Click here to visit Mariam's blog.
With her passion for filmmaking, Mya is pointing the lens toward teenagers for her Odyssey project, which involves expanding her filmmaking knowledge and creating a film that pertains and appeals to young people. In fact, Mya has created short films over the past couple of years, capturing moments and then sharing them with her friends and family. “Film is important to me because it allows me to tell stories in hopes of reaching out to people,” Mya said. “There’s so much creative freedom in making a film, and I think that’s the most beautiful part.” Outside of school, Mya engages in dance workshops. Mya wants to “create and inspire” as she pursues a career as a film producer and/or director. “I am extremely passionate about my craft, the stories it tells, and its influence on those who view it, whether it be through film or music,” she said.
Click here to visit Mya's blog.
A musician and composer, Rowan plans to examine the impact of film scores and soundtracks in the movie industry and ultimately create his own score for a film. “I have been interested in live sound and video, filmmaking/video editing, and film scoring for quite some time,” said Rowan, who’s been playing piano for as long as he can remember and playing jazz specifically for about five years. A member of the Youth Jazz Collaborative of New Mexico since its inception in 2017, Rowan has created and published three videos for the organization, all of which are available on its YouTube channel. Additionally, he’s worked on various projects for Ovation Solutions, a company that provides video editing services to corporations. “One project was an informative interview video, and another was the task of evaluating several videos for the Sadlier School for its Vocabulary Workshop program,” he said. Rowan plans to continue studying music and film scores in college and possibly pursue them as a career.
Click here to visit Rowan's blog.
Sofia plans to study social media’s influence on teenage girls with eating disorders, a topic she’s found surprisingly universal. “Many of my friends agreed that social media has inspired them in a negative manner to be skinny and athletic even if it compromises their own health,” Sofia said. “The sheer number of people I know with eating disorders was shocking to me.” Specifically, Sofia plans to study the extent that social media influences insecure body images that lead to eating disorders such as anorexia, bulimia, and orthorexia. Among her passions, Sofia lists baking, fitness, hiking--her longest hike was 23 miles!--and classical singing. She’s involved in the Young Voices of the Santa Fe Opera and has been singing since she was 7 years old, holding onto her dream of becoming a professional opera singer. “My passions in life are singing and helping other people,” said Sofia, who added that her Greek and Hispanic heritage means she's surrounded by beautiful cultures. As for a career goal, Sofia is leaning toward becoming a nutritionist. “I want people to value their health above their looks and above social media's expectations,” she said.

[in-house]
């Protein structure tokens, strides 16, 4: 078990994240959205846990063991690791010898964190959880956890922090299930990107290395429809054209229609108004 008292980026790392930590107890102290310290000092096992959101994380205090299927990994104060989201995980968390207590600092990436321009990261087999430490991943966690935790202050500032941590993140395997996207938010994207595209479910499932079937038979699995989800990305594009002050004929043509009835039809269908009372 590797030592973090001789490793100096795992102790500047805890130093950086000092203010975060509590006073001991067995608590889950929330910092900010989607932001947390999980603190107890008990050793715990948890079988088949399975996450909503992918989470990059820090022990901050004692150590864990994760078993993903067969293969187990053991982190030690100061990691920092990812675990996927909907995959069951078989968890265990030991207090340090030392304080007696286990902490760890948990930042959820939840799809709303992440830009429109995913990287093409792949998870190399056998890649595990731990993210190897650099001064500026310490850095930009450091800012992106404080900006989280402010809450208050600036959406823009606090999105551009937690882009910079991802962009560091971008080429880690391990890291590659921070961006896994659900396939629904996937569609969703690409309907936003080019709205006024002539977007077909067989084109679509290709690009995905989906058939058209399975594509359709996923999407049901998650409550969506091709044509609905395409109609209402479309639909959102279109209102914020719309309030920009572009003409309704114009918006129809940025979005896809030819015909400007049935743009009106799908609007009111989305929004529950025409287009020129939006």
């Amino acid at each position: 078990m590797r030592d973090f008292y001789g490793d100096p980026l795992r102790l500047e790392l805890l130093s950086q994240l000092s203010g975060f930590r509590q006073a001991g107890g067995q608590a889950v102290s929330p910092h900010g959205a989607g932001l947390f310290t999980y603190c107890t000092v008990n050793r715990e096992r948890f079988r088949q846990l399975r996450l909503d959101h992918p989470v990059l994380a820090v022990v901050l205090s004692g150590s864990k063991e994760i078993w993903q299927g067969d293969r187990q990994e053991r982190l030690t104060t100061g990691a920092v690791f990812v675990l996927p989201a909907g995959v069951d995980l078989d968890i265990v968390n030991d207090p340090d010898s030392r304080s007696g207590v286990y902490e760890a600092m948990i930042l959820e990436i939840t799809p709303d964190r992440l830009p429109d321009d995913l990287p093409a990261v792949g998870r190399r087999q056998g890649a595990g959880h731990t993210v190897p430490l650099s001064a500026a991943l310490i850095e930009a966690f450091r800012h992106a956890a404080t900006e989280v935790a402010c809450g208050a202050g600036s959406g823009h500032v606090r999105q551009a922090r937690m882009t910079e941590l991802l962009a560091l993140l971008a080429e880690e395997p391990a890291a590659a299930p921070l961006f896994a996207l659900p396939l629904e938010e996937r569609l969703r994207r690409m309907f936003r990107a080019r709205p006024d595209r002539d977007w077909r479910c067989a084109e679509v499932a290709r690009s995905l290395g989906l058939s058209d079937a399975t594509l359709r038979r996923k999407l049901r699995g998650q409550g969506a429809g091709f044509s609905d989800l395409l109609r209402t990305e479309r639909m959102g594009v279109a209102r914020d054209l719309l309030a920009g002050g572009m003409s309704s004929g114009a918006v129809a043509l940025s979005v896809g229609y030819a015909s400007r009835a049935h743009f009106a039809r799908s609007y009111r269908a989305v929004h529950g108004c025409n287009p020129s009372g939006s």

Click here to visit Sofia's blog.
Pointing out that “my life has been research for this topic,” Tatiana plans to examine the term “resilience” as it relates to Black women and explore how Black female artists translate their experiences through their creative work. “I am a Black woman who has been labeled ‘resilient,’ and it can have many different meanings,” she said. “I wanted to see how other women of different ages respond to those terms.” Tatiana, who’s been presenting her own artwork since sixth grade, said she’s interested in the concept of art interpretation, adding that comments on her work have made her a better artist. “I don’t see very many Black female artists represented in the media, so I thought it would be interesting to dive into their art and examine what made them choose to do a specific piece,” she said. “And what does it mean for the Black community?” Tatiana is co-president of Empower Prep and a member of the Black Student Union and Black Lives Matter (BLM) New Mexico. She helped plan the Youth Celebrates Diversity Conference and participated in the national Student Diversity Leadership Conference. Stating that her “goal in life is to change the world,” Tatiana credits art and civil rights movements with enhancing her own worldview. “So,” she said, “my question is, how can I do that for everyone else?” As for career goals, Tatiana would like to study art in France and eventually work as a civil rights attorney in New York.
Click here to visit Tatiana's blog.